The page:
Rating: Ask for 4 dollars back.  I’d say it was slightly better than meh.

The Magnificent Seven

By: Kevin Jordan

Yee *snore* haw.

If there’s one thing about being a movie critic that is annoying it’s when people get all incredulous when I tell them I haven’t seen <insert movie title here>.  It’s usually a movie that happens to be their favorite movie, so life stops making sense to them when I have the temerity to tell them I haven’t seen their favorite movie.  Or every movie ever made, for that matter.  This is always immediately followed by “well, you really need to see it.”  This is a good time to remind you, dear shocked readers, that I am only thirty-seven years old and “movie critic” is not currently a paid job that I hold.  I do this in my spare time and I watch roughly 70 movies released each year.  I’ve even added an extra movie a week with my Movie Fixers podcast (shout out to my two friends that co-host with me), which means I’m watching 120-ish movies a year and given that movie watching schedule, I don’t really have time to watch everyone’s favorite movie.  I’m fairly certain you aren’t watching that many movies, so you probably don’t want to start a game of have-you-seen-this-movie with me.

I bring this up because I’ve never seen the original The Magnificent Seven.  No less than two people were surprised by this, even though the original came out 16 years before I was born.  Granted, according to a little research, it’s the second-most shown movie on television (behind The Wizard of Oz), but it’s not like The Wizard of Oz is shown on a daily basis.  Plus, the original was considered a box office disappointment (just $2.25M in the US) and is really only well-known for its musical score.  It might even be more of a surprise if I had seen the original.

Anyway, this year’s remake of The Magnificent Seven is what you would expect from a remake – uninspiring and not an improvement on the original (so I was told), which explains why it was released in mid-September despite starring Denzel Washington and Chris Pratt.  The plot was tweaked from “seven gunman protect Mexican town from pillaging bandits” to “seven men protect farming town from pillaging gold mine owner.”  While I don’t have any problem with the overarching plot – it’s standard fare for Westerns – the details left a lot to be desired.

The biggest problem with the film is the severe lack of character development.  All seven of the magnificents were nothing more than cardboard cutouts, as was the woman who hired them, Emma (Haley Bennett), and the villain, Bogue (Peter Sarsgaard).  You root for or against them for the most basic of reasons – Bogue is greedy and kills people, Emma’s husband was murdered by Bogue’s men, and the magnificent seven are the titular characters.  Beyond that, you have no reason to care about any of them when the bullets start flying, and you won’t care when the bodies start piling up (on both sides, including some of the seven).  Bigger than that is that all seven of these guys are hinted at being shady characters, yet all of them join this most righteous of crusades with little-to-no convincing required.  For the lack of information given on any of them, it’s just as easy to believe these guys are in it simply to kill people as they are to help out the townsfolk.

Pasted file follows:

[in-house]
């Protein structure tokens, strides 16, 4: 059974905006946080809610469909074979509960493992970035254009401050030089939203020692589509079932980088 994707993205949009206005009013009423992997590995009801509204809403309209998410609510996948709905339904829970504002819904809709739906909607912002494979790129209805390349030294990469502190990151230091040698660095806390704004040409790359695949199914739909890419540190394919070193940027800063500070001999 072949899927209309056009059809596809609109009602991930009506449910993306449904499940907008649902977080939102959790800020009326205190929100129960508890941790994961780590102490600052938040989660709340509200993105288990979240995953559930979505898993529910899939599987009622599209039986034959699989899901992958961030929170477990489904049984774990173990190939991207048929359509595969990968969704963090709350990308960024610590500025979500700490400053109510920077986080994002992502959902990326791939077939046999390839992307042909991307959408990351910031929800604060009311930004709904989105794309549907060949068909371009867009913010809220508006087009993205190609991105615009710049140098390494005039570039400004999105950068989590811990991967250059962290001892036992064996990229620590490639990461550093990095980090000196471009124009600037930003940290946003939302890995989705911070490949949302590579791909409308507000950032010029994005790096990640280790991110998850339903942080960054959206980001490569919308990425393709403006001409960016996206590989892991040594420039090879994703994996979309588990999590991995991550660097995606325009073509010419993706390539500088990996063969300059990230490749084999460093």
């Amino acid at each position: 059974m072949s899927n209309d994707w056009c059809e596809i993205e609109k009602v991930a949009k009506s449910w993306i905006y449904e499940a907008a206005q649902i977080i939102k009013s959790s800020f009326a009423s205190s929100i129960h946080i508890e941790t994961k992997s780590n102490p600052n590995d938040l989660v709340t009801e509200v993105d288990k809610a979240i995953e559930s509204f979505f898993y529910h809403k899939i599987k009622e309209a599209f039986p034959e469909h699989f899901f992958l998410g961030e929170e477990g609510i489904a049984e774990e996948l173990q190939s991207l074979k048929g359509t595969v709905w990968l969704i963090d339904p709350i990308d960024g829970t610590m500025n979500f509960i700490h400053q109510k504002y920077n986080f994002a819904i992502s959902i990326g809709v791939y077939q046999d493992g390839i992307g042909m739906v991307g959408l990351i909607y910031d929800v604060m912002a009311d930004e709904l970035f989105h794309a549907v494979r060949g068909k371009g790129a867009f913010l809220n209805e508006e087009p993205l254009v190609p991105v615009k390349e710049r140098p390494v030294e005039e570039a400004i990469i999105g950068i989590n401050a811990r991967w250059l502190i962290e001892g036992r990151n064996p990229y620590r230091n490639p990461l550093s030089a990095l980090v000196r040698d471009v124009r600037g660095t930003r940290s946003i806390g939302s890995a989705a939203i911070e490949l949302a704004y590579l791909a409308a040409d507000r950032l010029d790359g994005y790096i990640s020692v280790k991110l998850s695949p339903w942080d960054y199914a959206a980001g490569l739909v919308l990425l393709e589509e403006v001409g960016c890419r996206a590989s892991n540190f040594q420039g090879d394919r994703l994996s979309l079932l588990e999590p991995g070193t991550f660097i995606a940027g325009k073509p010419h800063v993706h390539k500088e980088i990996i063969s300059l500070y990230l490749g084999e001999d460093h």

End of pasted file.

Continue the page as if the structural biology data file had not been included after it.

1, 2, 3, yep – that’s 7.

Just to linger a moment on motivations and relationships here, we have no idea why Sam Chisolm (Washington) picks most of these guys.  We hear a piece of a war story that connects him to Goodnight Robicheaux (Ethan Hawke), but nothing to explain why they decide to hug each other at their reunion (they fought on opposite sides of the war).  Besides Goodnight (and, yes, that’s his actual name), the rest join simply by being in the right place or because Chisolm once heard of them.  None of them have any special or unique skills which means we’re in for a very generic gunfight in the climax.

Who are you supposed to be again?

Much is going to be made of the diversity of the casting of the seven (Washington, Pratt, Hawke, Vincent D’Onofrio, Byung-hun Lee, Manuel Garcia-Rulfo, Martin Sensmeier), but shouldn’t change an opinion of the film when all seven characters are interchangeable, one-dimensional gun slingers (though Lee gets a knife skill and Sensmeier is a Comanche wielding a bow and arrows)?  It’s hard to get excited about the lesser-known actors when the writers don’t bother to give them any backstory to speak of.  Plus, why isn’t Emma part of the seven?  She seems to be nearly as good a shot as any and is the only person who seems to actually give a damn about saving the town.  She shows more emotion than the entire seven combined.

The Seven are diverse…as long as we aren’t counting women.

What this boils down to is this film is another ho-hum remake a long list of remakes this year that nobody asked for.  If you are into throw-back westerns and high body counts, this movie is for you.  If you expect more than that out of a movie, especially one that wastes Chris Pratt’s comedic talent (the jokes are there, but the seriousness of the movie steps on most of them), you’ll be bored by this film.

Rating: Ask for seven dollars back and I won’t get mad at you for being shocked that I’ve never watched a Clint Eastwood western.